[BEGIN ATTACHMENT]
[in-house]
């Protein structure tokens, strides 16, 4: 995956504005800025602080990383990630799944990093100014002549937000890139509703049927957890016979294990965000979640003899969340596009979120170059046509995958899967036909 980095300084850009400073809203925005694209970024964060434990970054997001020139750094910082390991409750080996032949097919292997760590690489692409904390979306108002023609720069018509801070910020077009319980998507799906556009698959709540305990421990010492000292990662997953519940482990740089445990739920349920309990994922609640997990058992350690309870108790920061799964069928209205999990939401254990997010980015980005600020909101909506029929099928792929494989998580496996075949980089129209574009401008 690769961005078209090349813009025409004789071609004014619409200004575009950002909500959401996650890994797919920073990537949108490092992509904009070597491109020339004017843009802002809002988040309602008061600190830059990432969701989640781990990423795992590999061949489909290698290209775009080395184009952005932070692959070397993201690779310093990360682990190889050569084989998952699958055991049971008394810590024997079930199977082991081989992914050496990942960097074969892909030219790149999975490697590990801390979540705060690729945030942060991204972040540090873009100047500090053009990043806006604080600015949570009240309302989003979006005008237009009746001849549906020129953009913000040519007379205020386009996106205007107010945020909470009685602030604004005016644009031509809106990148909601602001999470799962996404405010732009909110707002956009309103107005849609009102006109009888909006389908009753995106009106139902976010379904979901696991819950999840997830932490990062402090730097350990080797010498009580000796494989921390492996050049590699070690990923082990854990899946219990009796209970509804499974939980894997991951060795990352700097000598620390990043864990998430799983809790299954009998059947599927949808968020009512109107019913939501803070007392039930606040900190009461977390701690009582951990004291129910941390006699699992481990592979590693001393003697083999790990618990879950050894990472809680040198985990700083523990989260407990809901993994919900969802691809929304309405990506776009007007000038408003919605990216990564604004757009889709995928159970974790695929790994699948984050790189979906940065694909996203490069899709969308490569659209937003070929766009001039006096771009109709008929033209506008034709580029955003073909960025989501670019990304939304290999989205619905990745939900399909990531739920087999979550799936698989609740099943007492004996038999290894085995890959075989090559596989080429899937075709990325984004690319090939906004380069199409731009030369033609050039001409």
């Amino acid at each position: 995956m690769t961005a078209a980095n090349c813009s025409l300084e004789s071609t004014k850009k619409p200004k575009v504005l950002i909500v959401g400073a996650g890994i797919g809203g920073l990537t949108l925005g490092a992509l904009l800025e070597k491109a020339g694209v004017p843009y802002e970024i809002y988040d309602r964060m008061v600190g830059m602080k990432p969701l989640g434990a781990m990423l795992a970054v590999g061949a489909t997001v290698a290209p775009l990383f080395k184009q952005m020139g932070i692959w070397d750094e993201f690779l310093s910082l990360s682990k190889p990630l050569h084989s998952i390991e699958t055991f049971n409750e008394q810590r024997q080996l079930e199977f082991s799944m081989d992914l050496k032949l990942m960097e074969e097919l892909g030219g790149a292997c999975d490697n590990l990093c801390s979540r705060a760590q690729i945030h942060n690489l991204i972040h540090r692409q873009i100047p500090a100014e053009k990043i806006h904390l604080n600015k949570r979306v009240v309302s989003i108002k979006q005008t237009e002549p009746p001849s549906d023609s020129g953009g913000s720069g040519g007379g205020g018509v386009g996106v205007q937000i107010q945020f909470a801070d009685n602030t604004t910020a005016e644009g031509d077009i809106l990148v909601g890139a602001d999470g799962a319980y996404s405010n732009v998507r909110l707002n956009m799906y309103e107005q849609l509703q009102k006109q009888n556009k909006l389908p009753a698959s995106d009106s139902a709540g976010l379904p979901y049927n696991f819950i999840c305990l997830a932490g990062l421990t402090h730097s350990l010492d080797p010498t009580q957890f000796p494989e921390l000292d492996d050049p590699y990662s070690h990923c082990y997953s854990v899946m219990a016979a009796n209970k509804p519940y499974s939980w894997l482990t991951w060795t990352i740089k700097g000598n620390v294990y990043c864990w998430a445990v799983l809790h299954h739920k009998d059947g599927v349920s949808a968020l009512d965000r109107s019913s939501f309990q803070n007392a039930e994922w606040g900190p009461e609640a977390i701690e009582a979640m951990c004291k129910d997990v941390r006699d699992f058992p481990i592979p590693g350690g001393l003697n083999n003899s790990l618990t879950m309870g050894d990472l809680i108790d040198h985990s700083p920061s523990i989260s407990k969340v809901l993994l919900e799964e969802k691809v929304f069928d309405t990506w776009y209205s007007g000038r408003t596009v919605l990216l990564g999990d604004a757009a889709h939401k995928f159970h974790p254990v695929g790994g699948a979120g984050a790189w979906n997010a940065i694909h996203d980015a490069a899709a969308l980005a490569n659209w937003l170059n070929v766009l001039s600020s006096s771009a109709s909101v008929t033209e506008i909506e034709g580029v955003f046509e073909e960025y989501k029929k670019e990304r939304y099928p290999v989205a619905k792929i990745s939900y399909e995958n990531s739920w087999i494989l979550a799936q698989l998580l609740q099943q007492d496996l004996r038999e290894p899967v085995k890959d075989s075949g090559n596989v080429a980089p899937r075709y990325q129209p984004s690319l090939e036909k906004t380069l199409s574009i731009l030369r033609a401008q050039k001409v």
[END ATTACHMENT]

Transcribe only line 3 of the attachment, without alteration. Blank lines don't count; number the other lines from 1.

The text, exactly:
């Amino acid at each position: 995956m690769t961005a078209a980095n090349c813009s025409l300084e004789s071609t004014k850009k619409p200004k575009v504005l950002i909500v959401g400073a996650g890994i797919g809203g920073l990537t949108l925005g490092a992509l904009l800025e070597k491109a020339g694209v004017p843009y802002e970024i809002y988040d309602r964060m008061v600190g830059m602080k990432p969701l989640g434990a781990m990423l795992a970054v590999g061949a489909t997001v290698a290209p775009l990383f080395k184009q952005m020139g932070i692959w070397d750094e993201f690779l310093s910082l990360s682990k190889p990630l050569h084989s998952i390991e699958t055991f049971n409750e008394q810590r024997q080996l079930e199977f082991s799944m081989d992914l050496k032949l990942m960097e074969e097919l892909g030219g790149a292997c999975d490697n590990l990093c801390s979540r705060a760590q690729i945030h942060n690489l991204i972040h540090r692409q873009i100047p500090a100014e053009k990043i806006h904390l604080n600015k949570r979306v009240v309302s989003i108002k979006q005008t237009e002549p009746p001849s549906d023609s020129g953009g913000s720069g040519g007379g205020g018509v386009g996106v205007q937000i107010q945020f909470a801070d009685n602030t604004t910020a005016e644009g031509d077009i809106l990148v909601g890139a602001d999470g799962a319980y996404s405010n732009v998507r909110l707002n956009m799906y309103e107005q849609l509703q009102k006109q009888n556009k909006l389908p009753a698959s995106d009106s139902a709540g976010l379904p979901y049927n696991f819950i999840c305990l997830a932490g990062l421990t402090h730097s350990l010492d080797p010498t009580q957890f000796p494989e921390l000292d492996d050049p590699y990662s070690h990923c082990y997953s854990v899946m219990a016979a009796n209970k509804p519940y499974s939980w894997l482990t991951w060795t990352i740089k700097g000598n620390v294990y990043c864990w998430a445990v799983l809790h299954h739920k009998d059947g599927v349920s949808a968020l009512d965000r109107s019913s939501f309990q803070n007392a039930e994922w606040g900190p009461e609640a977390i701690e009582a979640m951990c004291k129910d997990v941390r006699d699992f058992p481990i592979p590693g350690g001393l003697n083999n003899s790990l618990t879950m309870g050894d990472l809680i108790d040198h985990s700083p920061s523990i989260s407990k969340v809901l993994l919900e799964e969802k691809v929304f069928d309405t990506w776009y209205s007007g000038r408003t596009v919605l990216l990564g999990d604004a757009a889709h939401k995928f159970h974790p254990v695929g790994g699948a979120g984050a790189w979906n997010a940065i694909h996203d980015a490069a899709a969308l980005a490569n659209w937003l170059n070929v766009l001039s600020s006096s771009a109709s909101v008929t033209e506008i909506e034709g580029v955003f046509e073909e960025y989501k029929k670019e990304r939304y099928p290999v989205a619905k792929i990745s939900y399909e995958n990531s739920w087999i494989l979550a799936q698989l998580l609740q099943q007492d496996l004996r038999e290894p899967v085995k890959d075989s075949g090559n596989v080429a980089p899937r075709y990325q129209p984004s690319l090939e036909k906004t380069l199409s574009i731009l030369r033609a401008q050039k001409v």